My Sea Kitten, Sara
A new phrase entered my lexicon today, words that I'd not put together before: sea kitten. "Would people think twice about ordering fish sticks if they were called sea kitten sticks" inquires PETA in its campaign to associate our watery brethren with something less food-like. Admittedly, I don't contemplate eating lobster because I can't handle the prospect of quickly cooking them or slowly cooking them, while they're alive. Eating their fear, is how some circles describe it.
But my stance is unpredictable: I've eaten crawfish and langoustine, considered live bait in some circles. They're *smaller* than big 'ole lobster, afterall. Part of me thinks that if I indeed am going to consume fish, fowl or swine, I must be keenly aware of the consequences for that creature and myself and attempt to choose ones that I know have been treated humanely while alive, or that I've caught or raised and killed myself. (Just so you know, I haven't caught/hunted any critters that I can remember, beyond ants [heartless] and a sunfish or two. And the occasional snail: I tend to thrown them way out in the back 40.)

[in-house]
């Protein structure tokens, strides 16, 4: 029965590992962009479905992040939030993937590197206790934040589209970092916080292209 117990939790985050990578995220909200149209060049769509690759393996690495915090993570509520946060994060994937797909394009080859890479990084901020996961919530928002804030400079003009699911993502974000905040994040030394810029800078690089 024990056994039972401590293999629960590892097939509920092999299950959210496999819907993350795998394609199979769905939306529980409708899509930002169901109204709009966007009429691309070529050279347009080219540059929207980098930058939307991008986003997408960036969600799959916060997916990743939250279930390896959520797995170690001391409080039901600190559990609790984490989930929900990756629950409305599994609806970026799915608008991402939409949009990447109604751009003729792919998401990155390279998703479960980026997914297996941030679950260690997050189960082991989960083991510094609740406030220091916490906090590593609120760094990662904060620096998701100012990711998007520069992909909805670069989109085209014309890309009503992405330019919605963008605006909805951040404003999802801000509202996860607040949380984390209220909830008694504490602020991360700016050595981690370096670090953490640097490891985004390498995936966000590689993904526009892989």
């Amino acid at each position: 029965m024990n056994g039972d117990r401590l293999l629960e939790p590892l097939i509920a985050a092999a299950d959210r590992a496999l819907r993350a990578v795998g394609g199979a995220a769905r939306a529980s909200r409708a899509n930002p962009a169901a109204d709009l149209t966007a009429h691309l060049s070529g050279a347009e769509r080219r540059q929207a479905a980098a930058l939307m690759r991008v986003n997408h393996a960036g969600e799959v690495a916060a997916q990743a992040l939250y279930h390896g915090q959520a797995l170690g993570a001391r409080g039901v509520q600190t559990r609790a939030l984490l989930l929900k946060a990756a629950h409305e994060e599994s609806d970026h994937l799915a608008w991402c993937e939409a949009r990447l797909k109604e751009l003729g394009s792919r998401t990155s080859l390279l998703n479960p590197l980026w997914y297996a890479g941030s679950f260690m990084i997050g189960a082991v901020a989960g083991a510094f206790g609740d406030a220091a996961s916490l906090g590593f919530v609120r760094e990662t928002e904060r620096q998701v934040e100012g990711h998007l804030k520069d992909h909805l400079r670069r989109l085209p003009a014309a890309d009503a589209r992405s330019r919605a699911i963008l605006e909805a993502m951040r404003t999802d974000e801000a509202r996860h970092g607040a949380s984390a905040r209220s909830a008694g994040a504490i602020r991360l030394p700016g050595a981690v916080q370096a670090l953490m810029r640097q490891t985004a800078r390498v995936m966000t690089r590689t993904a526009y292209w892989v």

I keep buying vegan cookbooks like Vegan Soul Kitchen, but the reality is that I continue to eat all kinds of stuff and I am am capable of serious predation. I was enthralled with Babe, a mythic, filmic pig raised by sheepdogs, and then I have an ongoing relationship with bacon. Go figure.
Still, PETA has a site where one can build one's own sea kitten, like Sara here. Maybe I won't kill and eat Sara, but my kitty Huey would. No questions asked.
Can I kill and clean a chicken? Can you? My grandma May could and did. She was pretty happy when the A&P started bringing in packaged parts and 8 o'clock coffee...Does it count if you thank the creature for its sacrifice? Will the kale feel left out, on some level? It's quite the luxury to pick and choose one's food.